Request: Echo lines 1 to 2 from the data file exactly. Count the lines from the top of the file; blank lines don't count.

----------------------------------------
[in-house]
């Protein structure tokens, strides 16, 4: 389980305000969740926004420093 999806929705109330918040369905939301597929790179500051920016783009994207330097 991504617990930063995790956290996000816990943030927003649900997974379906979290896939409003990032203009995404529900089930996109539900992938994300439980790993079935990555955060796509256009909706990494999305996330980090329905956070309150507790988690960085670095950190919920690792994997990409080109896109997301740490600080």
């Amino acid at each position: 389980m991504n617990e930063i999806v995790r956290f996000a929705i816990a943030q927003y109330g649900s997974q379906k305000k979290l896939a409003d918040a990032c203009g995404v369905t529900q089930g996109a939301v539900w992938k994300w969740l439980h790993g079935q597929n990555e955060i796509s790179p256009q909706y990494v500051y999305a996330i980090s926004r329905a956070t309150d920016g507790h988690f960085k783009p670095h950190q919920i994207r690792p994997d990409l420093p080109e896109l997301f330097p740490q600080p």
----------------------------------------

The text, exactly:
[in-house]
């Protein structure tokens, strides 16, 4: 389980305000969740926004420093 999806929705109330918040369905939301597929790179500051920016783009994207330097 991504617990930063995790956290996000816990943030927003649900997974379906979290896939409003990032203009995404529900089930996109539900992938994300439980790993079935990555955060796509256009909706990494999305996330980090329905956070309150507790988690960085670095950190919920690792994997990409080109896109997301740490600080």